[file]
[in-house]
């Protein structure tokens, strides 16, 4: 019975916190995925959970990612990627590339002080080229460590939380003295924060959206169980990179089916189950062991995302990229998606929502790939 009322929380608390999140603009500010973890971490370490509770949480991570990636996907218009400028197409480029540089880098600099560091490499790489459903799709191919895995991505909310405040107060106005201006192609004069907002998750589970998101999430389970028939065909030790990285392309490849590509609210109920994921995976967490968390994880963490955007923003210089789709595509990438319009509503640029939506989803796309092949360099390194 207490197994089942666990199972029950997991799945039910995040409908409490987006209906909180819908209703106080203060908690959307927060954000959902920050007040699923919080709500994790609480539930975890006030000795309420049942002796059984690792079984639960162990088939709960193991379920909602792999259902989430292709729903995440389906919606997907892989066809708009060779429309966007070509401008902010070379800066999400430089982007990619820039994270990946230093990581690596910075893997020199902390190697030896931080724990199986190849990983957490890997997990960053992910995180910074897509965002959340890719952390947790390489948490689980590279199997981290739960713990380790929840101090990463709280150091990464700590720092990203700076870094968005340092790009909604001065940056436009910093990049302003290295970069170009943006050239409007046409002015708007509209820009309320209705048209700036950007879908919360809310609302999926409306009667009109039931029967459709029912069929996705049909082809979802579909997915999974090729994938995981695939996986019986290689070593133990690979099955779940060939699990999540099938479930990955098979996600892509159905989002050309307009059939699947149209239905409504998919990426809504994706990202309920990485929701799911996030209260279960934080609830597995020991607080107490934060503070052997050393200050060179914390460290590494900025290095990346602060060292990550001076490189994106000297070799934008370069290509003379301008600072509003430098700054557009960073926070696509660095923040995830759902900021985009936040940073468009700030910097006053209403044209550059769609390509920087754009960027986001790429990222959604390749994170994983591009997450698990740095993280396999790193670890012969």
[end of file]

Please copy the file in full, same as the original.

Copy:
[in-house]
């Protein structure tokens, strides 16, 4: 019975916190995925959970990612990627590339002080080229460590939380003295924060959206169980990179089916189950062991995302990229998606929502790939 009322929380608390999140603009500010973890971490370490509770949480991570990636996907218009400028197409480029540089880098600099560091490499790489459903799709191919895995991505909310405040107060106005201006192609004069907002998750589970998101999430389970028939065909030790990285392309490849590509609210109920994921995976967490968390994880963490955007923003210089789709595509990438319009509503640029939506989803796309092949360099390194 207490197994089942666990199972029950997991799945039910995040409908409490987006209906909180819908209703106080203060908690959307927060954000959902920050007040699923919080709500994790609480539930975890006030000795309420049942002796059984690792079984639960162990088939709960193991379920909602792999259902989430292709729903995440389906919606997907892989066809708009060779429309966007070509401008902010070379800066999400430089982007990619820039994270990946230093990581690596910075893997020199902390190697030896931080724990199986190849990983957490890997997990960053992910995180910074897509965002959340890719952390947790390489948490689980590279199997981290739960713990380790929840101090990463709280150091990464700590720092990203700076870094968005340092790009909604001065940056436009910093990049302003290295970069170009943006050239409007046409002015708007509209820009309320209705048209700036950007879908919360809310609302999926409306009667009109039931029967459709029912069929996705049909082809979802579909997915999974090729994938995981695939996986019986290689070593133990690979099955779940060939699990999540099938479930990955098979996600892509159905989002050309307009059939699947149209239905409504998919990426809504994706990202309920990485929701799911996030209260279960934080609830597995020991607080107490934060503070052997050393200050060179914390460290590494900025290095990346602060060292990550001076490189994106000297070799934008370069290509003379301008600072509003430098700054557009960073926070696509660095923040995830759902900021985009936040940073468009700030910097006053209403044209550059769609390509920087754009960027986001790429990222959604390749994170994983591009997450698990740095993280396999790193670890012969």